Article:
Prior to World War II, almost all surface plates were made from ribbed cast iron with the ribbing used to increase stiffness without incurring the weight of solid construction. The cast iron was aged to reduce stress in the metal in an effort to decrease the likelihood of the plate twisting or warping over time.
Cast iron surface plates are now frequently used on production floors as a tool for lapping granite surface plates to achieve certain grades of accuracy. The metal allows itself to be impregnated with the lapping media over a large flat surface.
Despite a fall in popularity among machine shops, cast iron remains the most popular material for surface masters (different usage from a surface plate) among laboratory metrologists, machine builders, gauge makers, and other high-accuracy industries that have a requirement for gauging flatness. Cast iron that has been properly cast is more dimensionally and geometrically stable over time than granite or ceramics, is more easily worked to a higher grade of flatness, and provides a better bearing surface to assist the creation of other master standards. These specialized surface plates are produced in sets of three, by the company that will be using them, so the plates may be regularly verified and refined without the need to send the plates out for external rework. Despite the very stable structure, cast iron remains unsuitable even in high tolerance production applications for use as a normal surface plate due to thermal expansion encountered with regular use as an inspection tool. The nature and use of a surface master, by contrast, already necessitates expensive measures to control temperature regardless of material choice, and cast iron becomes preferable.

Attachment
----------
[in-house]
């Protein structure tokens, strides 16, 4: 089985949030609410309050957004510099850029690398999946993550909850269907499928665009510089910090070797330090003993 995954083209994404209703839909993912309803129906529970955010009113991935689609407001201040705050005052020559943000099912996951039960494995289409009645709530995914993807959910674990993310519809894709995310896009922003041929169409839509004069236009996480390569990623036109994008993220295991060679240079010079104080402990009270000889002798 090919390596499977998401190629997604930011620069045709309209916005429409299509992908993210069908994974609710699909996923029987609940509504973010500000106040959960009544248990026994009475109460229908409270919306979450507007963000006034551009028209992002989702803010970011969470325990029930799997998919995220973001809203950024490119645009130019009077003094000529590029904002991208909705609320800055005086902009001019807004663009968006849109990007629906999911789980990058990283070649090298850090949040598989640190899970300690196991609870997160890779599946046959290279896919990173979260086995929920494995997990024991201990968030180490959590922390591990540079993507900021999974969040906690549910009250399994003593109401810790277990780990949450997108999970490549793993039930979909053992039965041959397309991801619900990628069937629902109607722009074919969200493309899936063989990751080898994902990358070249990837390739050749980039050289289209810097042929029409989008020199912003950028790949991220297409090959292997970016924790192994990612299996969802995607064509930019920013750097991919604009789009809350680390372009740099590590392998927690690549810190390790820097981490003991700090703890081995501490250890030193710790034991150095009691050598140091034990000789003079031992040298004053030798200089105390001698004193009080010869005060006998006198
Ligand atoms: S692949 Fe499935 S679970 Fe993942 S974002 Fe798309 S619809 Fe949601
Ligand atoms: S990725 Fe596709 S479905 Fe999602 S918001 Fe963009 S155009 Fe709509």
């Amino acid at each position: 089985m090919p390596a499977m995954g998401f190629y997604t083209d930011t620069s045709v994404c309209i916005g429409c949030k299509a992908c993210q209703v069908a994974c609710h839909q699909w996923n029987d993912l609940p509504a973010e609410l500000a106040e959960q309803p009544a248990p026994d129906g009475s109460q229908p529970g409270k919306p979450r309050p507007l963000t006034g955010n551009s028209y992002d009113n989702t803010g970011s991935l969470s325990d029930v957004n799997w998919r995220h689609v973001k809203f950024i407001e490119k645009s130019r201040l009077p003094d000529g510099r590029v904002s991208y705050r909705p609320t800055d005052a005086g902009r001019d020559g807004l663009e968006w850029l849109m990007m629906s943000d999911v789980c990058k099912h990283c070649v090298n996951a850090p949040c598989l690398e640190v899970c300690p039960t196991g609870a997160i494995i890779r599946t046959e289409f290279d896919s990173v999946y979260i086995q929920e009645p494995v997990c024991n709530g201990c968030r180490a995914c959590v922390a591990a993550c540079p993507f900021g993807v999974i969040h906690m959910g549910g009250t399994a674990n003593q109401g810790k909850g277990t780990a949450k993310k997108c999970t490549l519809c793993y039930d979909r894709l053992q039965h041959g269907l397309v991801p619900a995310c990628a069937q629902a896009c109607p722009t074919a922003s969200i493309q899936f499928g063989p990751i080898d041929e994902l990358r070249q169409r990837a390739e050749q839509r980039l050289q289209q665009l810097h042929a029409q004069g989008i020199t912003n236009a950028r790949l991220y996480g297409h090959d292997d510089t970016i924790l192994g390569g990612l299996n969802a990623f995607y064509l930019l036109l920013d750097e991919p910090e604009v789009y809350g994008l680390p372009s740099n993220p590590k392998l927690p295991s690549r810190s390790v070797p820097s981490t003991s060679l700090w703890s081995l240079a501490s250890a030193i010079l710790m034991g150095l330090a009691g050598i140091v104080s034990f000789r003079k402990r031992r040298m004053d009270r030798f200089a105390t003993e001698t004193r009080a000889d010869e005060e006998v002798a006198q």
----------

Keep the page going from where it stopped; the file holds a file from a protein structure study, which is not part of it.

Cast iron unlike granite has also very uniform optical properties, and unlike glass or ceramic material very small light penetration depth which makes it a favorable material for certain optical applications.